Well, that’s a rather dramatic announcement for a somewhat un-dramatic program. The program in question is Text Jiggler, and what it does is randomly (or regularly; there’s an option) change letters (and/or numbers; there’s an option for that too) between uppercase and lowercase.

It’s handy for those fonts which have alternate versions of characters in upper- and lowercase so you can put some variety in your text. There will be some of those coming from Wintertree later this year.

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GnomeCon

Thanks to a chance meeting at Scarab, Wintertree has gotten space at GnomeCon at the last minute. They say it’s “funky” (that was really on the PayPal invoice!) so I’m not 100% sure what to expect, but so long as it’s got power and isn’t raining indoors (like one memorable GenCon) it’s all good.

At Scarab, after talking to that GnomeCon person, I wrote up a quick garden gnomes table. This was just what I came up with off the top of my head between customers at a convention; I’m sure you can expand the gnumber of gnome options quite a lot. (gnote on the items: the 2017 GnomeCon graphic is a gnome holding a Pokeball)

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TGR: Spells & Magical Effects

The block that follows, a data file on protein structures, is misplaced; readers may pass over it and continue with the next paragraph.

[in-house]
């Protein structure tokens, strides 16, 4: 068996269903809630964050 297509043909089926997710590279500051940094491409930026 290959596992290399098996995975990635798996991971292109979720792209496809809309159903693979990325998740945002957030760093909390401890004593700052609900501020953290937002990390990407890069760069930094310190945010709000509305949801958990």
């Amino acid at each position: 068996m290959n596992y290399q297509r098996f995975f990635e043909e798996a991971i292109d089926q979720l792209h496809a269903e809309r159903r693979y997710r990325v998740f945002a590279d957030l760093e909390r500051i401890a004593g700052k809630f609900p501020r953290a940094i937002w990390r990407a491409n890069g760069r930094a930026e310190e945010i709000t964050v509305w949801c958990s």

The listing of spells for TGR is much vaguer than the stats, monsters, and so on. There is a table that generates spellbooks, true, but it’s rather an old one, and all of the spells listed in it are just names I made up on the spot, expecting the user to fill in the appropriate spells for their game system and their campaign.

A lot of TableMaster tables need some kind of spells. A trap might fire off something, a magical item could cast something else, and so on. This listing is, therefore, rather heavily skewed toward spells for those uses.

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TGR: Monsters

TGR, natually, has a list of monsters. It might be one of the most important lists, actually, because so many TableMaster tables refer to various inimical beasts. And, after all, the whole purpose of the TGR rules is to provide a framework for TableMaster results so you can convert them to your actual game system.

TGR monsters are primarily from Greek/Roman mythology, with bits of Persian, Arabian, Egyptian, and a few others, thrown in. There will probably be a few more added later, too. In addition to the named monsters here, any ordinary creature might appear in natural, giant, or prehistoric forms: lions, giant lizards, and cave bears would be obvious examples.

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TGR Character Stats, Races, and Classes

As described in yesterday’s post, Wintertree has a set of RPG rules. Unlike every other company’s rule set, though, this one isn’t intended to be actually playable; instead, it’s a framework for TableMaster tables to refer to, so that the user can more easily modify those tables for the actual game system he or she is running.

Today’s post is about the character stats and how those work, to the extent that anything in TGR works at all, plus the basic races and classes.